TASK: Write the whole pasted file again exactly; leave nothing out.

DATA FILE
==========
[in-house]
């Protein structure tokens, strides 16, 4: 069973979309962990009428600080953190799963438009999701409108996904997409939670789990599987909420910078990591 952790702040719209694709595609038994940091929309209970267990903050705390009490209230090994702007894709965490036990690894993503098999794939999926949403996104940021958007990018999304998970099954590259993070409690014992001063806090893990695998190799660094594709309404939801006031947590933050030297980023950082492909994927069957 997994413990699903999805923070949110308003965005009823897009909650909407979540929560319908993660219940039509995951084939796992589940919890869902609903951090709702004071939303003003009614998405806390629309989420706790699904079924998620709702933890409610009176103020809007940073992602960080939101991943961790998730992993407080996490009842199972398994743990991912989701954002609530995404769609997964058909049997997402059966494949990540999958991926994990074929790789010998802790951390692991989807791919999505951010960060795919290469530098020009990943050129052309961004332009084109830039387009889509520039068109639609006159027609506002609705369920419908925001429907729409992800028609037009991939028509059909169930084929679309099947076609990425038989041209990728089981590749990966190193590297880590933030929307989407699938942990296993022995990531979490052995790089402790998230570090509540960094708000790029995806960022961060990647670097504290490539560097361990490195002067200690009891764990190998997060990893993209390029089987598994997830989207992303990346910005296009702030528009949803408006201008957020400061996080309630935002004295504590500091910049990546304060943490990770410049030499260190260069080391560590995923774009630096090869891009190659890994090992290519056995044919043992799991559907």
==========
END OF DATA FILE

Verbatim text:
[in-house]
């Protein structure tokens, strides 16, 4: 069973979309962990009428600080953190799963438009999701409108996904997409939670789990599987909420910078990591 952790702040719209694709595609038994940091929309209970267990903050705390009490209230090994702007894709965490036990690894993503098999794939999926949403996104940021958007990018999304998970099954590259993070409690014992001063806090893990695998190799660094594709309404939801006031947590933050030297980023950082492909994927069957 997994413990699903999805923070949110308003965005009823897009909650909407979540929560319908993660219940039509995951084939796992589940919890869902609903951090709702004071939303003003009614998405806390629309989420706790699904079924998620709702933890409610009176103020809007940073992602960080939101991943961790998730992993407080996490009842199972398994743990991912989701954002609530995404769609997964058909049997997402059966494949990540999958991926994990074929790789010998802790951390692991989807791919999505951010960060795919290469530098020009990943050129052309961004332009084109830039387009889509520039068109639609006159027609506002609705369920419908925001429907729409992800028609037009991939028509059909169930084929679309099947076609990425038989041209990728089981590749990966190193590297880590933030929307989407699938942990296993022995990531979490052995790089402790998230570090509540960094708000790029995806960022961060990647670097504290490539560097361990490195002067200690009891764990190998997060990893993209390029089987598994997830989207992303990346910005296009702030528009949803408006201008957020400061996080309630935002004295504590500091910049990546304060943490990770410049030499260190260069080391560590995923774009630096090869891009190659890994090992290519056995044919043992799991559907």